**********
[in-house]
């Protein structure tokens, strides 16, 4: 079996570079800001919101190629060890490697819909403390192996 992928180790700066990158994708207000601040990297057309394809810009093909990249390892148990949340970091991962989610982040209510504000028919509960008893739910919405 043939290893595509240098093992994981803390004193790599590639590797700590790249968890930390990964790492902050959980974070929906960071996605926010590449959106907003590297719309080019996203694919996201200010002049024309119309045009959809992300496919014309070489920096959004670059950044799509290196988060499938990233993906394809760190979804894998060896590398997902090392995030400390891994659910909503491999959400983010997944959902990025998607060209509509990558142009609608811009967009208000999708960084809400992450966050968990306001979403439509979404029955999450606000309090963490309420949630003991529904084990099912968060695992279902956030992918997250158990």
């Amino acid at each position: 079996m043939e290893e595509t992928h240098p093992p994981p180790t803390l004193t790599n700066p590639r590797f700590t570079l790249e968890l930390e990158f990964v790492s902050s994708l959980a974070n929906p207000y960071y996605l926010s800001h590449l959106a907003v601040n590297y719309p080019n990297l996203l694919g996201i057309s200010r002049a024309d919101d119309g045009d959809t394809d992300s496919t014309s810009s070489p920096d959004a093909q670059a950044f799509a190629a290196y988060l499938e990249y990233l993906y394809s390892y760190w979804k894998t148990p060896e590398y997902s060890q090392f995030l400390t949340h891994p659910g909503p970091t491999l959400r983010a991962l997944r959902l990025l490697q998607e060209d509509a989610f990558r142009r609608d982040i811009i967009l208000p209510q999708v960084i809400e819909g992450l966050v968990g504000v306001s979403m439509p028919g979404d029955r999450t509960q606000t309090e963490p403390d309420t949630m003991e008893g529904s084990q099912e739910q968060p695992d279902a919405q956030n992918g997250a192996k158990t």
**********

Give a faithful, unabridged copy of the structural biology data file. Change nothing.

[in-house]
């Protein structure tokens, strides 16, 4: 079996570079800001919101190629060890490697819909403390192996 992928180790700066990158994708207000601040990297057309394809810009093909990249390892148990949340970091991962989610982040209510504000028919509960008893739910919405 043939290893595509240098093992994981803390004193790599590639590797700590790249968890930390990964790492902050959980974070929906960071996605926010590449959106907003590297719309080019996203694919996201200010002049024309119309045009959809992300496919014309070489920096959004670059950044799509290196988060499938990233993906394809760190979804894998060896590398997902090392995030400390891994659910909503491999959400983010997944959902990025998607060209509509990558142009609608811009967009208000999708960084809400992450966050968990306001979403439509979404029955999450606000309090963490309420949630003991529904084990099912968060695992279902956030992918997250158990």
């Amino acid at each position: 079996m043939e290893e595509t992928h240098p093992p994981p180790t803390l004193t790599n700066p590639r590797f700590t570079l790249e968890l930390e990158f990964v790492s902050s994708l959980a974070n929906p207000y960071y996605l926010s800001h590449l959106a907003v601040n590297y719309p080019n990297l996203l694919g996201i057309s200010r002049a024309d919101d119309g045009d959809t394809d992300s496919t014309s810009s070489p920096d959004a093909q670059a950044f799509a190629a290196y988060l499938e990249y990233l993906y394809s390892y760190w979804k894998t148990p060896e590398y997902s060890q090392f995030l400390t949340h891994p659910g909503p970091t491999l959400r983010a991962l997944r959902l990025l490697q998607e060209d509509a989610f990558r142009r609608d982040i811009i967009l208000p209510q999708v960084i809400e819909g992450l966050v968990g504000v306001s979403m439509p028919g979404d029955r999450t509960q606000t309090e963490p403390d309420t949630m003991e008893g529904s084990q099912e739910q968060p695992d279902a919405q956030n992918g997250a192996k158990t």